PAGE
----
Like any agile, iterative process, the content team has learned to fail fast and make improvements as they go. They recognised early on that automation could help speed things up, especially when it came to social media content. With so much content to keep track of, they had the idea to automate social media tickets and rushed to put this into practice. Suddenly senior team members were inundated with email notifications from Jira, overwhelming their inboxes. It wasn’t the right approach, so they fixed the automation to only show the notifications that they really needed to see. They’re planning to revisit automation in the future, making sure any processes are carefully assessed before they get implemented.
The right rituals
Now the content team has a much more functional service desk, which lands on a Kanban board. They use that in a very ‘Scrum-ban’ way: a little Scrum, a little Kanban. They’ve incorporated some of the rituals of Scrum, like a daily standup and a backlog grooming session. And they’re also able to operate using a quick prioritisation approach. When something needs to get shifted to make way for an unexpected announcement, they’re able to move things around with ease.
They’ve taken some ESM principles, and made them their own. For example, they don’t use sprints, because it just doesn’t make sense for their processes. And they use the epic function in Jira to track the workflow of marketing campaigns, rather than to create an epic for a large body of work that needs to be completed over several sprints or over a long period of time, as is more common for project managers.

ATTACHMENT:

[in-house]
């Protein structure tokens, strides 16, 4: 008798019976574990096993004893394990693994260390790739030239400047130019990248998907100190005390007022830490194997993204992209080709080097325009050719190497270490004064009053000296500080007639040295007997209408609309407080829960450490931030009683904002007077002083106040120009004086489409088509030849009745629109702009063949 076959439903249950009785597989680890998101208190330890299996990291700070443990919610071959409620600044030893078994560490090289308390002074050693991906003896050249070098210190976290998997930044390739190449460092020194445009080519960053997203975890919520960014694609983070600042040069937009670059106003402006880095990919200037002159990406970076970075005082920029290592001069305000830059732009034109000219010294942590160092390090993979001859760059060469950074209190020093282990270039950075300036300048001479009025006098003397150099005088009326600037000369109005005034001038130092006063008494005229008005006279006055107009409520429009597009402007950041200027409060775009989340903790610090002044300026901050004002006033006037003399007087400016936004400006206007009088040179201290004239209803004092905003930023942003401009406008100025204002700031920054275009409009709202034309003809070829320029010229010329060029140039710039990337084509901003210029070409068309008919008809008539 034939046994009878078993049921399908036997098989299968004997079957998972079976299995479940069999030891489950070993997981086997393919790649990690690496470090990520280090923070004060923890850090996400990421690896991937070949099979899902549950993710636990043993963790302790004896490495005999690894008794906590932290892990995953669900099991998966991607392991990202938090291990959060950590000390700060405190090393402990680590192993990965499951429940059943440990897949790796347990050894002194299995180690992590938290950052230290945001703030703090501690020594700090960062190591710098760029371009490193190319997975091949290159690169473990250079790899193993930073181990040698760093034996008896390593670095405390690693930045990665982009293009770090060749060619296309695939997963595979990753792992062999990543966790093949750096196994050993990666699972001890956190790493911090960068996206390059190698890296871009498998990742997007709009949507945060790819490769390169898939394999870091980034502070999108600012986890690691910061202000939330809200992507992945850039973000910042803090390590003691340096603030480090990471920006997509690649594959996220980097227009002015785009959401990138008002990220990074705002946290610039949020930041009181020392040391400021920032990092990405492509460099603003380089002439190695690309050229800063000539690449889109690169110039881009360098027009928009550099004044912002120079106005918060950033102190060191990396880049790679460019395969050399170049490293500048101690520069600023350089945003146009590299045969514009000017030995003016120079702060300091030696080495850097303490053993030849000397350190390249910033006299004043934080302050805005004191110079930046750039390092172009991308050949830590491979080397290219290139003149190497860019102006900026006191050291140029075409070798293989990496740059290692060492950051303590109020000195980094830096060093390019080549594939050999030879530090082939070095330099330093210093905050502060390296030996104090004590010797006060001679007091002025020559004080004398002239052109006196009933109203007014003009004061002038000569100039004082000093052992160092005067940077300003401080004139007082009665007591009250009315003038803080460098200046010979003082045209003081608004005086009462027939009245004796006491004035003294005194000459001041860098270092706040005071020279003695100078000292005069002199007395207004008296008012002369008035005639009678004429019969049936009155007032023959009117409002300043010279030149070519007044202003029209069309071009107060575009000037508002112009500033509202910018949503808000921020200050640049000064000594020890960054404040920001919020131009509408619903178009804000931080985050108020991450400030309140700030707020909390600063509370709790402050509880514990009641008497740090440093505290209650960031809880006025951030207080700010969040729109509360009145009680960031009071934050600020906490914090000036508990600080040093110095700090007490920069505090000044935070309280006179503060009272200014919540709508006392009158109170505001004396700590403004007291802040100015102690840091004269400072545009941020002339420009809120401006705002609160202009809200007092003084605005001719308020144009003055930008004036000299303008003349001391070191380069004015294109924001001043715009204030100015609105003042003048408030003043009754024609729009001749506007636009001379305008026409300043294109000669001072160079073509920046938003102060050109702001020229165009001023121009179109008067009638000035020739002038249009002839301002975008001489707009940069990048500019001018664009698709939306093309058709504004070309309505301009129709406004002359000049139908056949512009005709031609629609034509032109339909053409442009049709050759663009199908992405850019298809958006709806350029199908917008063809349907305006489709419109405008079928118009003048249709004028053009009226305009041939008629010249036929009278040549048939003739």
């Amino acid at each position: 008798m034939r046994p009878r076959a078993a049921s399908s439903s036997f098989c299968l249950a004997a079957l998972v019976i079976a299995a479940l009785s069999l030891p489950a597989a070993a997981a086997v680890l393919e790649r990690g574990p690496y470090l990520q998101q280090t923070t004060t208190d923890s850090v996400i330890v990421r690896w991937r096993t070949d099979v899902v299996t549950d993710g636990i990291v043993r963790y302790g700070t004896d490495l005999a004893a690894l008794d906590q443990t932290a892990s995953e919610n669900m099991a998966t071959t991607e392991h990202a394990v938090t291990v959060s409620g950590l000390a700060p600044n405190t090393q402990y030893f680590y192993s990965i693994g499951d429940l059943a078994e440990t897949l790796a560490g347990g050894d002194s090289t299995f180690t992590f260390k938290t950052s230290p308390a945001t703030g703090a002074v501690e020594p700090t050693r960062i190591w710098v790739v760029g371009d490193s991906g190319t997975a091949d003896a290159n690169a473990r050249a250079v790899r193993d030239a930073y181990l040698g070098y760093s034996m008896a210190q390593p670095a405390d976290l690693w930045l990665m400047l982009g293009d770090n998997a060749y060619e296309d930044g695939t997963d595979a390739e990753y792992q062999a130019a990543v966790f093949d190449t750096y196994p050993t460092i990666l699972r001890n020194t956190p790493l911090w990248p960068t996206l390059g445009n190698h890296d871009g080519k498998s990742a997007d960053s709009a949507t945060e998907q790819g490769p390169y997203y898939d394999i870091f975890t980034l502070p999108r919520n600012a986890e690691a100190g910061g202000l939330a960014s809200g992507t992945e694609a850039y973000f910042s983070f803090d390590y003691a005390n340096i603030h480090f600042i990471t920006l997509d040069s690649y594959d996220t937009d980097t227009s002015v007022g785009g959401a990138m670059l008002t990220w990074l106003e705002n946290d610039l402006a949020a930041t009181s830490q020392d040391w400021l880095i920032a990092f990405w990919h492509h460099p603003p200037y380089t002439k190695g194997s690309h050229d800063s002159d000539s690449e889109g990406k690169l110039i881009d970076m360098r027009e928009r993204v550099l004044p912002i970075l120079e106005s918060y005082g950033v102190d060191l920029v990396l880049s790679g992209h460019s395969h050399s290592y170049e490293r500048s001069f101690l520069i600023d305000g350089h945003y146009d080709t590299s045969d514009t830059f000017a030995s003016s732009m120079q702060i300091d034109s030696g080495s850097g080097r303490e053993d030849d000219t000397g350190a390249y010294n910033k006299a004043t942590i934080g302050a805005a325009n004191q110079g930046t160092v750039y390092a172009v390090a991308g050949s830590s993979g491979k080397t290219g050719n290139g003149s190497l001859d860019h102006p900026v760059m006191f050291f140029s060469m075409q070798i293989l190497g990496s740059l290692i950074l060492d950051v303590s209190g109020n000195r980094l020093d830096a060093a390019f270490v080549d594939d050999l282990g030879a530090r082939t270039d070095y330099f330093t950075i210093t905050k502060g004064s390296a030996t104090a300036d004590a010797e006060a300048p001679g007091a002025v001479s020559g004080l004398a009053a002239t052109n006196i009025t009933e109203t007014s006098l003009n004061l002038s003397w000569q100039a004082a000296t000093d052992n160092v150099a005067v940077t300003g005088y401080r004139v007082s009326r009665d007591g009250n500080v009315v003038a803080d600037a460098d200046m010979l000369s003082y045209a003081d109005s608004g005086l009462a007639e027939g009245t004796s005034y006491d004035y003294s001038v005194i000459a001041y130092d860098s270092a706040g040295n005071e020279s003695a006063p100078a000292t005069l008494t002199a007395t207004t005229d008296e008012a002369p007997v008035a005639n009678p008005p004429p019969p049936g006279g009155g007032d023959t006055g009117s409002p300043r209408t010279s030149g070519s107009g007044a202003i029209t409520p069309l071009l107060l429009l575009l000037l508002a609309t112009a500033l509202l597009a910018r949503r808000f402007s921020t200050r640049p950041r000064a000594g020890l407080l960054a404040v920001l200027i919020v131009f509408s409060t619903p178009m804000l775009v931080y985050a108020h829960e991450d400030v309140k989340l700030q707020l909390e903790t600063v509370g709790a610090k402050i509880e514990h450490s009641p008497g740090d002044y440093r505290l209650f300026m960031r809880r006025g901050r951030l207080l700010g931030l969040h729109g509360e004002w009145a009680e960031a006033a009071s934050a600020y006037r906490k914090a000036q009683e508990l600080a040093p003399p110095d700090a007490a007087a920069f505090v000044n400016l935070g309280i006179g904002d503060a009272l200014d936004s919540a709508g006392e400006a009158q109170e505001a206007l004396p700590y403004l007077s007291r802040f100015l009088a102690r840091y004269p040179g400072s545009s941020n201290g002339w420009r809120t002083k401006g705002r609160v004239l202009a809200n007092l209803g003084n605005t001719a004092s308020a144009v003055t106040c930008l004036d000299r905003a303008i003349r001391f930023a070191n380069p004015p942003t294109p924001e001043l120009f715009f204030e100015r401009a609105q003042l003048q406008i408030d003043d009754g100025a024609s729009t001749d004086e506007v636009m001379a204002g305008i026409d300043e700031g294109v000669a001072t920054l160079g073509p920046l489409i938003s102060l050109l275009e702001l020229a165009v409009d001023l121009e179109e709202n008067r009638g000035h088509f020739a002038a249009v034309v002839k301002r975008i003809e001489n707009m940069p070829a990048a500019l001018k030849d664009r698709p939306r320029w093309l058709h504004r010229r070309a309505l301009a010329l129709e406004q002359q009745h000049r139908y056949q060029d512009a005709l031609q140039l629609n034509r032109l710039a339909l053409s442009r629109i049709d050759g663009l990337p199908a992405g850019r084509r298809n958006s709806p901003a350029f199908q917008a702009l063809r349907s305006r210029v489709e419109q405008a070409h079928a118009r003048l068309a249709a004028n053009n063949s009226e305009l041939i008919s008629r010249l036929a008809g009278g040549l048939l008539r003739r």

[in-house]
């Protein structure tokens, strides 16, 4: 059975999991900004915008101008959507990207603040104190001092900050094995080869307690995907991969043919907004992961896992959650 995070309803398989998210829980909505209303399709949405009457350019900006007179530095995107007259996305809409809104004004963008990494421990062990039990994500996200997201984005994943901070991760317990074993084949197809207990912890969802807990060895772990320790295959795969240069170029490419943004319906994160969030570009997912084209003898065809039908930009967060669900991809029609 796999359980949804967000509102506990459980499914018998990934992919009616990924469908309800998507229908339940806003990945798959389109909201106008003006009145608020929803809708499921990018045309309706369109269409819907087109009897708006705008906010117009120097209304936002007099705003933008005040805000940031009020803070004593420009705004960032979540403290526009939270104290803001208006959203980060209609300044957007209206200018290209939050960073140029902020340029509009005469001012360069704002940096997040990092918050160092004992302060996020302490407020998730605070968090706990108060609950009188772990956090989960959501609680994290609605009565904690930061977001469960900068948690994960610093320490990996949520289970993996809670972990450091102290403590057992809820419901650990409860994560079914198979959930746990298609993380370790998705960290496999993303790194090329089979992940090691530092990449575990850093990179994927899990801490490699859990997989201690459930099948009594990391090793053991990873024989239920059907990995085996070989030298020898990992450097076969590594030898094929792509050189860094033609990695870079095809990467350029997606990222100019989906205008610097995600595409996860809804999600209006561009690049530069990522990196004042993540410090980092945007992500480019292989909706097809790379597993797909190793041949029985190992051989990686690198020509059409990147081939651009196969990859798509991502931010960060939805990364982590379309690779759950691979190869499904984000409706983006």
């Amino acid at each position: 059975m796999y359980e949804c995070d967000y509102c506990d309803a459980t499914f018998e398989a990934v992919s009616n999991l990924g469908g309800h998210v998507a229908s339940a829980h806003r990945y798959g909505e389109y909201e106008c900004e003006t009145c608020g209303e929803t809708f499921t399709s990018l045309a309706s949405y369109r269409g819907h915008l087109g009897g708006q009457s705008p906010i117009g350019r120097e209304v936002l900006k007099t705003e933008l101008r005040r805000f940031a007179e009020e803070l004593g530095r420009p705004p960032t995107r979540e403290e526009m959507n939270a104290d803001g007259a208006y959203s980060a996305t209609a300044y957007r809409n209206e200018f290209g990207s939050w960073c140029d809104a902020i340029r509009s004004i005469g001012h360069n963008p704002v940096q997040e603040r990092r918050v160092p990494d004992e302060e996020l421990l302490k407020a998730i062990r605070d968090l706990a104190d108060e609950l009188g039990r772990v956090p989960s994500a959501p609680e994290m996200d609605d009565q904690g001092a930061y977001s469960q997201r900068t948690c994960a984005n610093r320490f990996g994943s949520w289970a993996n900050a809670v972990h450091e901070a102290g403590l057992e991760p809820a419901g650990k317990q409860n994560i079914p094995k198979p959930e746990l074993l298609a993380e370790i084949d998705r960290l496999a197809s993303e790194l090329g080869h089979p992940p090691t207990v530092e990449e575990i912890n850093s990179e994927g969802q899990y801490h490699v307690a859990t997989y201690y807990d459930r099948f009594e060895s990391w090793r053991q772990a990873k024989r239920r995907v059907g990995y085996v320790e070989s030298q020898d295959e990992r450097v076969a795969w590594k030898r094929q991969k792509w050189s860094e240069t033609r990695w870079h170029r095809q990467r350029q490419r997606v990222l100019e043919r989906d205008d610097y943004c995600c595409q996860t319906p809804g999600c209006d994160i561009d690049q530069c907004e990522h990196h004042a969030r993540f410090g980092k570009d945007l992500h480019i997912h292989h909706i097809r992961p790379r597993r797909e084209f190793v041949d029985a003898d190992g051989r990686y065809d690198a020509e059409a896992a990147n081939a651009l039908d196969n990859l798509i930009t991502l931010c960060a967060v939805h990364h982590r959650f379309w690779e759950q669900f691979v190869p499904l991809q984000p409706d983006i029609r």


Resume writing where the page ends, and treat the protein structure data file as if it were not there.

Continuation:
Now, they can take requests from anybody, improving the efficiency of their operations, reducing the risk of projects getting lost or sidelined, and enabling them to plan strategically to support the wider business.
An enterprising solution
ITSM doesn’t just apply to IT. Incorporating ESM principles and frameworks into your team will have a number of direct benefits to your organisation, including increased productivity, enhanced visibility and control, improved user satisfaction, and decreased wasted time and resources. What’s not to love?
Find out more about how adopting ESM can transform the way your team works, watch our webinar all about implementing enterprise service management.